>> no. >> e.j. fp >> where fools fear to tread. >> there's no way to be wrong. >> i think there are three democratic camps on this. the hawks which he would not have been who were just horrified but what he did and there are others that are against what he did and then there's a group, i ran into several different democrats whose reaction is, god i hope he's right who are uneasy about this choice and think he play have had no better choice. and i think he play be suspended somewhere between the dove and the god, i hop he's right camp. >> i don't think so. >> i think -- i i think he would have driss agreed with him. >> he would have driven to the oval office and said do you think afghanistan is going to look different five years than this does right now?
1:20 am
and we have -- [applause] >> we have one last question that i don't think any of us can answer. and it is this. it is to vicky kennedy. senator kennedy's dogs splash and sunny, touching the relationship, we list them. and how are they doing? [inaudible] [applause] >> thank you to the panel
1:21 am
because it is now -- [applause] my pleasure to introduce ken fineburg. [applause] >> thank you all very much. just -- just before we conclude, i want to thank all of you for being here, i want to thank my friend leaf some. who is here this evening, representing the senate, kennedy senate institute. and i also want to acknowledge the absence but -- his shadow is all over this place -- and the man i replace, junior senator ball kirk who -- whose shoes as the new chairman of the foundation board i could never
1:22 am
fill. i'll just do the best that i can. and i also want to express what an honor it is for me to serve as the chairman of the foun foundation and have as my first public appearance being here today at this forum -- to discuss my former boss and my friend and my mentor. and senator kennedy. it is an extreme honor for me as chairman to spend my first official visit to the library as chairman. at a public event. honoring this great, great man. i also want to remind all of you as if you needed reminding, that this forum today is very, very memorable. and i don't know when we'll be able to get this group of panelists back together on the same stage. it play be that you will tell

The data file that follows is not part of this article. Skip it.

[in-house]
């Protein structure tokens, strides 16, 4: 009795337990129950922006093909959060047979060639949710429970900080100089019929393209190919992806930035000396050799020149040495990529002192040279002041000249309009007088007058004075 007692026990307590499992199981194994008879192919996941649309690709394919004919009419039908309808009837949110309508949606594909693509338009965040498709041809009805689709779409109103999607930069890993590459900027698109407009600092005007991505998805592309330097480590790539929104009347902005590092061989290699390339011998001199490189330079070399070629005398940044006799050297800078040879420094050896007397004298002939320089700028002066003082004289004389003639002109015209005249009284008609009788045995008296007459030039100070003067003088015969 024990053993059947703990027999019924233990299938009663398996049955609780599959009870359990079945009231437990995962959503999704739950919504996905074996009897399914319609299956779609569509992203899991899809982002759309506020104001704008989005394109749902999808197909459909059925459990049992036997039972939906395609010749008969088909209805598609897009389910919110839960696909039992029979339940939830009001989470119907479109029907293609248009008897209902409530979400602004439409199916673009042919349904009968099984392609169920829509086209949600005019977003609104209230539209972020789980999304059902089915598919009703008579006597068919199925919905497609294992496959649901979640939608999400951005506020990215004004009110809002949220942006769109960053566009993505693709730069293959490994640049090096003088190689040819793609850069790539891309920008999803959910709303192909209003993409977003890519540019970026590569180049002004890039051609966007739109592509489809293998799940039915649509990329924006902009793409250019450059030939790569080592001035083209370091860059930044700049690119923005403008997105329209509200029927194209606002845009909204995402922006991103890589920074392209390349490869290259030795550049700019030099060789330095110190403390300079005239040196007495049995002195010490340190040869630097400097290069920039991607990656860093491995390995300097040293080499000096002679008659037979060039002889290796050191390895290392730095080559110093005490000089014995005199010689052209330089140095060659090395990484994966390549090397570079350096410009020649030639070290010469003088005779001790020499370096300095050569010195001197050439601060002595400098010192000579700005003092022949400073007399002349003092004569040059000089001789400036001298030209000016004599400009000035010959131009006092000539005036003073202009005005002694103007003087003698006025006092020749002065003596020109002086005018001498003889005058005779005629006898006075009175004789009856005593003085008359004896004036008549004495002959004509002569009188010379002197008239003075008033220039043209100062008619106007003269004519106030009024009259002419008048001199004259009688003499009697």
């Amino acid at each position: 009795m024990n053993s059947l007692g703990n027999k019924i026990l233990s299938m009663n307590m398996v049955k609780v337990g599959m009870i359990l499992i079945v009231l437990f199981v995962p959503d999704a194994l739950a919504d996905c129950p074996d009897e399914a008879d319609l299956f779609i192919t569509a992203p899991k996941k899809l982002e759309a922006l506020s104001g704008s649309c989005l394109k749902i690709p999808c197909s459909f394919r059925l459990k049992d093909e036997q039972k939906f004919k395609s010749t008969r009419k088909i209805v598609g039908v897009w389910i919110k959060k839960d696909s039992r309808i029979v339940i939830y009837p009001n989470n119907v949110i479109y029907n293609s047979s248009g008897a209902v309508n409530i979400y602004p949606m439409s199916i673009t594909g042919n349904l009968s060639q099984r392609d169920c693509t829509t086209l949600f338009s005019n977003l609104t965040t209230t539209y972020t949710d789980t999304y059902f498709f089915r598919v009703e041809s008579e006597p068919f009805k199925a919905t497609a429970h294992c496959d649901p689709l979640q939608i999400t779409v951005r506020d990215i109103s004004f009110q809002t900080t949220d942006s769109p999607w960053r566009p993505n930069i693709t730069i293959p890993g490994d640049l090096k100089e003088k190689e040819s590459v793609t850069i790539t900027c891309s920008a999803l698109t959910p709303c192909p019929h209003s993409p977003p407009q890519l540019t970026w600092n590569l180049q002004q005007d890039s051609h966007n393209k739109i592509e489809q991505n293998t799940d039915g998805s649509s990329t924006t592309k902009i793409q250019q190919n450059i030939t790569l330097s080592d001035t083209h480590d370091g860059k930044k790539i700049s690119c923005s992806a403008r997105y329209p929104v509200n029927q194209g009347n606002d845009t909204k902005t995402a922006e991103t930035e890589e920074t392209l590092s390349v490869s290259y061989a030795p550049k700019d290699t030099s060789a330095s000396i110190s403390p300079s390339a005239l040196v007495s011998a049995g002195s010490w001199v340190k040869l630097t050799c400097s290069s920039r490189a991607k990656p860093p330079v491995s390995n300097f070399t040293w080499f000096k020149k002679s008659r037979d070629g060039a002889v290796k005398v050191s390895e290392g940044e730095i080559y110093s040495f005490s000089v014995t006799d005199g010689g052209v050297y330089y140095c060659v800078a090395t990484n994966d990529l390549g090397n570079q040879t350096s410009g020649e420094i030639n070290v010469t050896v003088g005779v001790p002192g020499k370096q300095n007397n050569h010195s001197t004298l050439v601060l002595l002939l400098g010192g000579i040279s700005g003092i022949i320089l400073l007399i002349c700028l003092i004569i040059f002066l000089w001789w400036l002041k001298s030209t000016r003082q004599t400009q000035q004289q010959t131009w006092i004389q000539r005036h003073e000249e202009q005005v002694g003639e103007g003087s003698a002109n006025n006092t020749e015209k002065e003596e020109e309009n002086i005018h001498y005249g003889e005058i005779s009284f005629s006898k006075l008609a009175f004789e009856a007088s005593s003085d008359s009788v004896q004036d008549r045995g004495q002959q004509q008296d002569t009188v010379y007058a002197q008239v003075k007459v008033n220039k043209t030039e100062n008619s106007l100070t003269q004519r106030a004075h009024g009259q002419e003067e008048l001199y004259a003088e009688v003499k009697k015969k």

1:23 am
your family and your grandchildren, that you were here that you were here this evening to hear from this extraordinary quartet that has been up here this evening. [applause] two final points, years from now there will be books written, histories written about senator kennedy. it won't be political science, it won't be current events, it'll be real history. as people will look back decades from now about his extraordinary impact. and i exprn tee you, that when those books are written, 10, 20, 30 more years from now, there will be a huge chapter, not yet
1:24 am
written about the impact on senator kennedy's personal and public life, the critical impact of vicky kennedy. i think we all ought to acknowledge that. finally i hope that you'll take advantage at the conclusion of this forum, down tears, and buy a book, and see vicky and buy -- let me tell you about buying this book. the library supply of this book is virtually inexhaustible. [laughter] >> don't worry, thank you for coming. ank [captions performed by the national captioning institute] [captions copyright national
1:25 am
cable satellite corp. 2009]
1:26 am
>> the economist magazine, what play shape 2010 and eric canter and former press secretary joe lockhart. this lasts about an hour. >> we'll go around the world starting i think in this country again. and let me introduce our -- our panelists, first of all. and congressman -- eric canter and of course very familiar to everyone not just in this town and in this country, republican whip and -- a busy ahead of him certainly. and joe, lockhart, and he was, he was -- chief spokesperson as you know for the clinton white house. and is -- is now a founding partner and managing director of the global parks group which is -- is, a large and --
1:27 am
flourishing specialist in -- in media relations. and -- and -- of course, se familiar around this town as well. and adam bolten is an extremely familiar face on british television but knows his way around washington, well as well. he was here in this town for the first first 100 days of the obama administration. and he is also one of the most experienced and -- and respected commenttators on -- not only british politician but politician around the world for -- for the news. and last but not least, david gregory, who is -- the host of meet the press, for nbc, and a chance here i think to thank you for -- for allowing us to be present as your program yesterday was mush appreciated. thank you so much. congressman, if i could start with you. imagine that we are sitting here a year from now and you're
1:28 am
looking back on 2 hundred -- 2010, apart presumably from the heroic republican victory in the mid term, what else would be your highlights of the mill year? >> you know, if we're referring a year from now, looking back, i think the story, obviously has to be -- the progress of lack there of made on the jobs front. clearly, this is -- this has been a year in 2009 and will be again about -- about whether washington will focus on getting americans back to work. if i go back and look at where we have been over the last 11 months, i remember the instance when i was at a meeting with the president at the white house in january. and it was said among both parties at the time, that we were going to do everything we could working together, to try and get this economy going again. and what has been so baffling i think to me personally and many americans at this point is -- is how is it that we continue to
1:29 am